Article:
For many people, a job as a word processor, typist, or data entry keyer is their first job after graduating from high school or after a period of full-time family responsibilities. This work frequently serves as a steppingstone to higher paying jobs with increased responsibilities. Large companies and government agencies usually have training programs to help clerical employees upgrade their skills and advance to other positions. It is common for word processors, typists, and data entry keyers to transfer to other clerical jobs, such as secretary or statistical clerk, or to be promoted to a supervisory job in a word processing or data entry center.
Despite the projected decline in employment of word processors and typists and relatively slow growth of data entry keyers, the need to replace those who transfer to other occupations or leave this large occupation for other reasons will produce numerous job openings each year. Job prospects will be most favorable for those with the best technical skillsin particular, expertise in appropriate computer software applications. Word processors, typists, and data entry keyers must be willing to continuously upgrade their skills with new technologies.
In spite of rapid increases in the volume of information and business transactions, overall employment of word processors, typists, and data entry keyers is projected to decline through 2008. Although word processors, typists, and data entry keyers are all affected by productivity gains stemming from organizational restructuring and the implementation of new technologies, projected growth differs among these workers. Employment of word processors and typists is expected to decline due to the proliferation of personal computers which allow other workers to perform duties formerly assigned to word processors and typists. Most professionals and managers, for example, now use desktop personal computers to do their own word processing. Because technologies affecting data entry keyers tend to be costlier to implement, however, these workers will be less affected by technology and should experience slower than average growth.
Employment growth of data entry keyers still will be dampened by productivity gains, as various data capturing technologies, such as bar code scanners, voice recognition technologies and sophisticated character recognition readers, become more prevalent. These technologies can be applied to a variety of business transactions, such as inventory tracking, invoicing, and order placement. Moreover, as telecommunications technology improves, many organizations will increasingly take advantage of computer networks that allow data to be transmitted electronically, thereby avoiding the reentry of data. These technologies will allow more data to be entered automatically into computers, reducing the demand for data entry keyers.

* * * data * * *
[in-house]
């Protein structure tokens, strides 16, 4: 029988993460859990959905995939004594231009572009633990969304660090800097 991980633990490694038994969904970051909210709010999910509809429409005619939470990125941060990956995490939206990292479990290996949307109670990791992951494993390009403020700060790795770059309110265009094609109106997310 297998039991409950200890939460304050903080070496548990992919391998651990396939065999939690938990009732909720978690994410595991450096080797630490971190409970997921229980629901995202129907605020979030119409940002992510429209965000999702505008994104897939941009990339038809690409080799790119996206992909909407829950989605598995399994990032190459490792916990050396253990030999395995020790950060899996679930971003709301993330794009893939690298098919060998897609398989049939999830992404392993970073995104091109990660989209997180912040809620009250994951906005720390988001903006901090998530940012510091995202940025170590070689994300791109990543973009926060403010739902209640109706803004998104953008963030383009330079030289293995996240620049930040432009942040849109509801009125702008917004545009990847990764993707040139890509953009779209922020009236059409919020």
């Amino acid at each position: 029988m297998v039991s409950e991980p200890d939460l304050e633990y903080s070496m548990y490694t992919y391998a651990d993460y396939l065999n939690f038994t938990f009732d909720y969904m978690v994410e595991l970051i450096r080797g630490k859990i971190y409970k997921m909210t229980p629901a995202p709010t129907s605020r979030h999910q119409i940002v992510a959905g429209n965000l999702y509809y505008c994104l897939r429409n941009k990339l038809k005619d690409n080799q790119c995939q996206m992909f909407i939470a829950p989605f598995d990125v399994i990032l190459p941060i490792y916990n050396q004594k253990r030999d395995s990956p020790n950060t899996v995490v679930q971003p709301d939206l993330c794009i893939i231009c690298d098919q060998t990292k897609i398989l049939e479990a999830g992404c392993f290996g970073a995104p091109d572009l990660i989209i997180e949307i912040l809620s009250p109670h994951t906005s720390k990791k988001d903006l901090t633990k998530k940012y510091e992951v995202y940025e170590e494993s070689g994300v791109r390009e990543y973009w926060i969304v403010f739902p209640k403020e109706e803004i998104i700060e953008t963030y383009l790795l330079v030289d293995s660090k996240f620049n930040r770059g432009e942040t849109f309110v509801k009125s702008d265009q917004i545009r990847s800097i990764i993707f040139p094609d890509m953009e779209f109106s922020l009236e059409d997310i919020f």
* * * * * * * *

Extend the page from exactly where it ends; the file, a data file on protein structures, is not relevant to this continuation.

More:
In addition to technology, employment of word processors, typists, and data entry keyers will be adversely affected by domestic and international outsourcing. Many organizations have reduced or even eliminated permanent in-house staff, for example, in favor of temporary help and staffing services firms. Some large data entry and processing firms increasingly employ workers in nations with low wages to enter data. As international trade barriers continue to fall and telecommunications technology improves, this transfer will mean reduced demand for data entry keyers in the United States.
Median annual earnings of word processors and typists in 1998 were $22,590. The middle 50 percent earned between $18,490 and $27,320. The lowest 10 percent earned less than $14,480, while the highest 10 percent earned more than $32,550. The salaries of these workers vary by industry and by region. In 1997, median annual earnings in the industries employing the largest numbers of word processors and typists were:
Median annual earnings of data entry keyers in 1998 were $19,190. The middle 50 percent earned between $15,810 and $22,910. The lowest 10 percent earned less than $13,660, and the highest 10 percent earned more than $27,840. In 1997, median annual earnings in the industries employing the largest numbers of data entry keyers were:
In the Federal Government, clerk-typists and data entry keyers without work experience started at about $16,400 a year in 1999. Beginning salaries were slightly higher in selected areas where the prevailing local pay level was higher. The average annual salary for all clerk-typists in the Federal Government was about $22,900 in 1999.
Word processors, typists, and data entry keyers must transcribe information quickly. Other workers who deliver information in a timely manner are stenographers, dispatchers, and telephone operators. Word processors, typists, and data entry keyers also must be comfortable working with office automation, and in this regard they are similar to court reporters, medical transcriptionists, secretaries, and computer and peripheral equipment operators.
An industry employing word processors, typists, and data entry keyers that appears in the 2000-01 Career Guide to Industries: Personnel supply services
Last Updated: March 30, 2000